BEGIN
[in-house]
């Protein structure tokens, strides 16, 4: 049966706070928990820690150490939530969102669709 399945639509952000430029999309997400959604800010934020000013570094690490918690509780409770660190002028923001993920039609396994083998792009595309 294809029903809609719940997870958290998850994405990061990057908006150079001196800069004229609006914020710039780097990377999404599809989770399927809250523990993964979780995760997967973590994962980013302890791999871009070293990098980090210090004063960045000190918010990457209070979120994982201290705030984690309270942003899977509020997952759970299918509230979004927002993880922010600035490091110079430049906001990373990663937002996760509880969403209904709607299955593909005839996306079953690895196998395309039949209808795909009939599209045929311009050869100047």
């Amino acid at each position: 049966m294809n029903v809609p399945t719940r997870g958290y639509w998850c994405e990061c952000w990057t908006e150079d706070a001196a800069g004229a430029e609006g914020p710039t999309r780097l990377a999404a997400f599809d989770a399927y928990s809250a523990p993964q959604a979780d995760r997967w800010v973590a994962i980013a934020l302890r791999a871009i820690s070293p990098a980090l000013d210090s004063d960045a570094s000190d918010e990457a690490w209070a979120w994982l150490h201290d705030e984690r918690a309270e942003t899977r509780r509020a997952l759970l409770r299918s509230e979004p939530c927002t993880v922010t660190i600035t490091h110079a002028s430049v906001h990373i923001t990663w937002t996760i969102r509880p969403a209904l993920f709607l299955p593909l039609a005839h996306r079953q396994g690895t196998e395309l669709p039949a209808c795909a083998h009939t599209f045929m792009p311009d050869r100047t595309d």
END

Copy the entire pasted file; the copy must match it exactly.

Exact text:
[in-house]
């Protein structure tokens, strides 16, 4: 049966706070928990820690150490939530969102669709 399945639509952000430029999309997400959604800010934020000013570094690490918690509780409770660190002028923001993920039609396994083998792009595309 294809029903809609719940997870958290998850994405990061990057908006150079001196800069004229609006914020710039780097990377999404599809989770399927809250523990993964979780995760997967973590994962980013302890791999871009070293990098980090210090004063960045000190918010990457209070979120994982201290705030984690309270942003899977509020997952759970299918509230979004927002993880922010600035490091110079430049906001990373990663937002996760509880969403209904709607299955593909005839996306079953690895196998395309039949209808795909009939599209045929311009050869100047």
């Amino acid at each position: 049966m294809n029903v809609p399945t719940r997870g958290y639509w998850c994405e990061c952000w990057t908006e150079d706070a001196a800069g004229a430029e609006g914020p710039t999309r780097l990377a999404a997400f599809d989770a399927y928990s809250a523990p993964q959604a979780d995760r997967w800010v973590a994962i980013a934020l302890r791999a871009i820690s070293p990098a980090l000013d210090s004063d960045a570094s000190d918010e990457a690490w209070a979120w994982l150490h201290d705030e984690r918690a309270e942003t899977r509780r509020a997952l759970l409770r299918s509230e979004p939530c927002t993880v922010t660190i600035t490091h110079a002028s430049v906001h990373i923001t990663w937002t996760i969102r509880p969403a209904l993920f709607l299955p593909l039609a005839h996306r079953q396994g690895t196998e395309l669709p039949a209808c795909a083998h009939t599209f045929m792009p311009d050869r100047t595309d």